The more you like your job, the more you should network. If you have a great job, you probably have a lot to offer people. Do all your favors now, when you don’t need any in return. The problem with networking to get a job is that you are not that attractive when you need a job. Who wants to network with unhappy people?

Recently I interviewed a bunch of recruiters for my column, and they were absolutely gung-ho about social networking. Recruiting advisor John Sullivan told me that referred candidates have a 50% higher retention rate than candidates who come to the company via a job site. To land that referral, he recommended, among others, LinkedIn.

This surprised me. In the past, I have delete emails from people who ask me to be in their network. I never considered that the networks were so useful.

So I took the advice of the recruiters and I checked out LinkedIn. I was immediately impressed. To get a job, if you are qualified for the job, all it really takes is a third-party connection. I was shocked at how quickly the world opens up to you with a social networking site. And I was surprised by how much we can help each other by offering up our networks to friends in a searchable, useful way.

My first instinct was to search for who has the most contacts, but I couldn’t figure out how to do that. So I filled out a cursory profile, which the recruiters say is a no-no. (You should fill it out in great detail so people know what you have to offer.) Then I started trying to figure out who I knew that would be on the site.

The first few names I tried did not work. But that was because I tried the people I’d be most comfortable asking to be in my networks (it’s a request that seems a little weird to me, still). Instead, I started trying the email addresses of the people I know who are comfortable with technology and good at networking, and the first four names I tried were listed.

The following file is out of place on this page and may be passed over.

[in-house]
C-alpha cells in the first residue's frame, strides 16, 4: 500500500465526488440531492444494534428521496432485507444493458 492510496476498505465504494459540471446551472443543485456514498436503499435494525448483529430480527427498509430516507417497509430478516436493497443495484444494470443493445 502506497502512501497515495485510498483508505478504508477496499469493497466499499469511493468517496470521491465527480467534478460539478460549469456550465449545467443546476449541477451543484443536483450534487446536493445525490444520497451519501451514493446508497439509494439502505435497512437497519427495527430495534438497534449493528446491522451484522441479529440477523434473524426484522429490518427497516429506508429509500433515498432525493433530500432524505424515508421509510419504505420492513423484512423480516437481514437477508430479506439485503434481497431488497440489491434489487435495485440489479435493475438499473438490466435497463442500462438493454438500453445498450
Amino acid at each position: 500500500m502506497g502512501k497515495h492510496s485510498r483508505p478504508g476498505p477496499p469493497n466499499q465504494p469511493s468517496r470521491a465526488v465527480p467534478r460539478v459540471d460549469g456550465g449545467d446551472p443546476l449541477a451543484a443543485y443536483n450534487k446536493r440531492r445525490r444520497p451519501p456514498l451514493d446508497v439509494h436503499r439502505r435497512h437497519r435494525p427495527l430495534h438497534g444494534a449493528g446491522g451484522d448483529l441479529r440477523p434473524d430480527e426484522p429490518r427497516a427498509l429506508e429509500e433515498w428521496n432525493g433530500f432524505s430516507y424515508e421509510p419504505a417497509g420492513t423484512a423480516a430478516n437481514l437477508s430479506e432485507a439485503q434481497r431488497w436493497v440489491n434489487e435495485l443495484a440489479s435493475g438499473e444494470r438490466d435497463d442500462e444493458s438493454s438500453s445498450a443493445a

One is Dylan Tweney. After about an hour of dealing with LinkedIn, I had four contacts. Dylan has 150. I asked him how he does it, and he said he sent email to everyone on his email list. I had contact envy. There were some people who have more than 500 contacts. I wondered how they did it.

Then I heard that the CEO of Linkedin — who has more than 500 contacts — will not speak to analysts unless they can get to his network. One senior banker at a top firm has been trying for months. It gives me hope: It seems that people who have large networks are not those who make the most money, it’s those who offer the most to their friends.

2 replies
  1. William Mitchell, CPRW
    William Mitchell, CPRW says:

    I’ve been working on my LinkedIn network lately and have come to really enjoy the process. You can join various groups and get access to conversations that will truly broaden your knowledge base. Along with being a great networking tool, it can be an excellent informational resource.

    William Mitchell, CPRW
    The Resume Clinic

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